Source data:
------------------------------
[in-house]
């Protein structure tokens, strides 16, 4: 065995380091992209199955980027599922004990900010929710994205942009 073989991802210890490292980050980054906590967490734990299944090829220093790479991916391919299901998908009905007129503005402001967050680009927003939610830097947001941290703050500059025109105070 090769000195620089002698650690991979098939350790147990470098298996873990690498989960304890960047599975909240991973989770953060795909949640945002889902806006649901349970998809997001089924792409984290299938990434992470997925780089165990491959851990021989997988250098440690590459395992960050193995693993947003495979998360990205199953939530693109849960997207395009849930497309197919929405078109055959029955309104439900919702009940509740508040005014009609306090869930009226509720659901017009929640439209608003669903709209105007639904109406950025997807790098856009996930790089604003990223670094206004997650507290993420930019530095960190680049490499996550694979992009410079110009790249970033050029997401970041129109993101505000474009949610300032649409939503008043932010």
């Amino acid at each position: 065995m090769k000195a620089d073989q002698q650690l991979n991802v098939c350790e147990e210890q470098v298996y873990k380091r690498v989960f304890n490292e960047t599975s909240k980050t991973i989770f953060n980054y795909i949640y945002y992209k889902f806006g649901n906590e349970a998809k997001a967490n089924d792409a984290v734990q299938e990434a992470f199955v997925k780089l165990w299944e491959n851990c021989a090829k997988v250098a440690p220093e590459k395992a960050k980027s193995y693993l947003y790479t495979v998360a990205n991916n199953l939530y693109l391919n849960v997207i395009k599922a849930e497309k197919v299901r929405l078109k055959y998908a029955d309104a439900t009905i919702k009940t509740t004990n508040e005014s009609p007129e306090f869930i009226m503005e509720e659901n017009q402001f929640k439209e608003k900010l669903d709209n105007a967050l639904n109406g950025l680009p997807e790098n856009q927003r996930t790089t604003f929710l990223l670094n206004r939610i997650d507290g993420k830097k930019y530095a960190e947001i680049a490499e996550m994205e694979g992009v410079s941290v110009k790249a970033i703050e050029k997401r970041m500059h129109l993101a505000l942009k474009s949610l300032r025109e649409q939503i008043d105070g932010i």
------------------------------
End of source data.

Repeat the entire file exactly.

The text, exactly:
[in-house]
């Protein structure tokens, strides 16, 4: 065995380091992209199955980027599922004990900010929710994205942009 073989991802210890490292980050980054906590967490734990299944090829220093790479991916391919299901998908009905007129503005402001967050680009927003939610830097947001941290703050500059025109105070 090769000195620089002698650690991979098939350790147990470098298996873990690498989960304890960047599975909240991973989770953060795909949640945002889902806006649901349970998809997001089924792409984290299938990434992470997925780089165990491959851990021989997988250098440690590459395992960050193995693993947003495979998360990205199953939530693109849960997207395009849930497309197919929405078109055959029955309104439900919702009940509740508040005014009609306090869930009226509720659901017009929640439209608003669903709209105007639904109406950025997807790098856009996930790089604003990223670094206004997650507290993420930019530095960190680049490499996550694979992009410079110009790249970033050029997401970041129109993101505000474009949610300032649409939503008043932010």
């Amino acid at each position: 065995m090769k000195a620089d073989q002698q650690l991979n991802v098939c350790e147990e210890q470098v298996y873990k380091r690498v989960f304890n490292e960047t599975s909240k980050t991973i989770f953060n980054y795909i949640y945002y992209k889902f806006g649901n906590e349970a998809k997001a967490n089924d792409a984290v734990q299938e990434a992470f199955v997925k780089l165990w299944e491959n851990c021989a090829k997988v250098a440690p220093e590459k395992a960050k980027s193995y693993l947003y790479t495979v998360a990205n991916n199953l939530y693109l391919n849960v997207i395009k599922a849930e497309k197919v299901r929405l078109k055959y998908a029955d309104a439900t009905i919702k009940t509740t004990n508040e005014s009609p007129e306090f869930i009226m503005e509720e659901n017009q402001f929640k439209e608003k900010l669903d709209n105007a967050l639904n109406g950025l680009p997807e790098n856009q927003r996930t790089t604003f929710l990223l670094n206004r939610i997650d507290g993420k830097k930019y530095a960190e947001i680049a490499e996550m994205e694979g992009v410079s941290v110009k790249a970033i703050e050029k997401r970041m500059h129109l993101a505000l942009k474009s949610l300032r025109e649409q939503i008043d105070g932010i």